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    Saturday
    Sep232017

    Notre Dame 38, Michigan State 18

    ...and MS's last 8 points were in garbage time, so the score could easily have been worse. ND called off the dogs when they went up 35-10 midway through the third quarter.

    Record so far: 3-1.

    Next week's victim: Miami of Ohio.

    Tune time!

    Saturday
    Sep232017

    Book Notice: Sergey Kasparov's *Doubled Pawns: A Practical Guide*

    Sergey Kasparov's Doubled Pawns: A Practical Guide isn't the sort of book most of us would sit down with and go through page by page, but it can be useful as a reference work. Think of it as a sort of encyclopedia rather than a novel, and you'll have the right idea.

    You might wonder why anyone would write a book about doubled pawns, and here I'll refer you to the last paragraph. There isn't some essence of doubled pawn positions that covers them all, some key, principle, or secret such that if you possess it, you'll understand how to play any and all positions with doubled pawns. That model won't work, and doesn't exist.

    What Kasparov does instead is to look at this sort of doubled pawn position and that, doubled pawns in opening x and opening y. In that context, the book makes sense, and becomes useful to those who play on either side of the opening in question.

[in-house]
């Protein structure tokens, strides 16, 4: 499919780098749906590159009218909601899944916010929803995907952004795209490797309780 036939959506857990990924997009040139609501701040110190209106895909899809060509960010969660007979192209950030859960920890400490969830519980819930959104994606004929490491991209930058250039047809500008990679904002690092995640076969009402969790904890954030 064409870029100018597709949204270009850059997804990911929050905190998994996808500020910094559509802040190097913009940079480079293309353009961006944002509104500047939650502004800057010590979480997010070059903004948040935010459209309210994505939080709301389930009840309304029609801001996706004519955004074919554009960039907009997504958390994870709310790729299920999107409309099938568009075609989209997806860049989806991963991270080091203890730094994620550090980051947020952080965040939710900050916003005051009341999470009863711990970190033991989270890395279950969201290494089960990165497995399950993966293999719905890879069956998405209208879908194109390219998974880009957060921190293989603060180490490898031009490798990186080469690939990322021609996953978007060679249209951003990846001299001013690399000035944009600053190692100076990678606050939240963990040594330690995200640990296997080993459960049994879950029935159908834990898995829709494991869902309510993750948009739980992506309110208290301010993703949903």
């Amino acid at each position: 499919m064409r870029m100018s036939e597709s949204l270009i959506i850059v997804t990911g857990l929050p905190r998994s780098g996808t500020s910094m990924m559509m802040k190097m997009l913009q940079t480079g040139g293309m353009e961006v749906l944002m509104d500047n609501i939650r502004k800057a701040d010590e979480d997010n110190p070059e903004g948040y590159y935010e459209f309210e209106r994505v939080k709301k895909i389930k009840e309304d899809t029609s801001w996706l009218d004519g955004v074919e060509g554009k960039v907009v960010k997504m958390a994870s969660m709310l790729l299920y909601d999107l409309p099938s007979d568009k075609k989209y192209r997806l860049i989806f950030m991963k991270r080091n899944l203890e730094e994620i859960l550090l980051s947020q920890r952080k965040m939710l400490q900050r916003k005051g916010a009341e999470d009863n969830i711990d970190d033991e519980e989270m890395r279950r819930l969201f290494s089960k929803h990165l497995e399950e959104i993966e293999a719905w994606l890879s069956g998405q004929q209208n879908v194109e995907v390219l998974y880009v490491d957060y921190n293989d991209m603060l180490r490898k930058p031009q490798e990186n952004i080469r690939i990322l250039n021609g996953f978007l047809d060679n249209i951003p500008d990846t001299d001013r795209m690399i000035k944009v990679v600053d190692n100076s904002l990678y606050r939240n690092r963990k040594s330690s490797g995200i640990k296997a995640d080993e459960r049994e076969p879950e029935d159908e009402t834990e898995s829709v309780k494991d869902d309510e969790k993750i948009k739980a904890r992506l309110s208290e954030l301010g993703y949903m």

The book comprises 148 games distributed through 10 chapters, some devoted to specific openings and some not, though many of the non-specific chapters still cluster around a limited number of openings.

    Chapter 1 covers doubled pawns arising after ...g7xf6, which arises, for example, in the Bronstein-Larsen Variation of the Caro-Kann and in various Sicilians (e.g. the Richter-Rauzer line of the Classical).

    Chapter 2 covers structures resulting after hxg and axb, which often arises in the Caro-Kann and the Slav.

    Chapter 3 is on doubled pawns in the middle of the board. The first examples come from the line 1.e4 d6 2.d4 Nf6 3.Nc3 e5 4.dxe5 dxe5 5.Qxd8+ Kxd8 6.Bc4 Be6 7.Bxe6 fxe6, and diversifies into other openings, such as Italian-like Ruys where Black plays ...Be6, White takes with the bishop and Black recaptures with the f-pawn.

    Chapter 4 is on isolated doubled pawns (which could have included the doubled pawns in the Pirc-Philidor line mentioned in the previous paragraph). Several variations are covered, and the focus at the end is on the Short Variation in the QGD that came on hard times with the Carlsen-Kramnik game from the 2016 Norway Chess tournament (1.d4 d5 2.c4 e6 3.Nc3 Nf6 4.cxd5 exd5 5.Bg5 c6 6.e3 Bf5 7.Qf3 Bg6 8.Bxf6 Qxf6 9.Qxf6 gxf6 etc.).

    Chapter 5, "Spanish" Formations, would have been better entitled "Doubled Pawns in the Exchange Ruy", as all the examples come from that variation. He looks at a variety of Black's conceptual options, so if you play either side of the variation you're likely to find this chapter especially valuable.

    Chapter 6 looks at a grab bag of captures away from the center - often exf3 or ...exf6 as in the 4...Nf6 5.Nxf6+ exf6 line of the Classical Caro-Kann.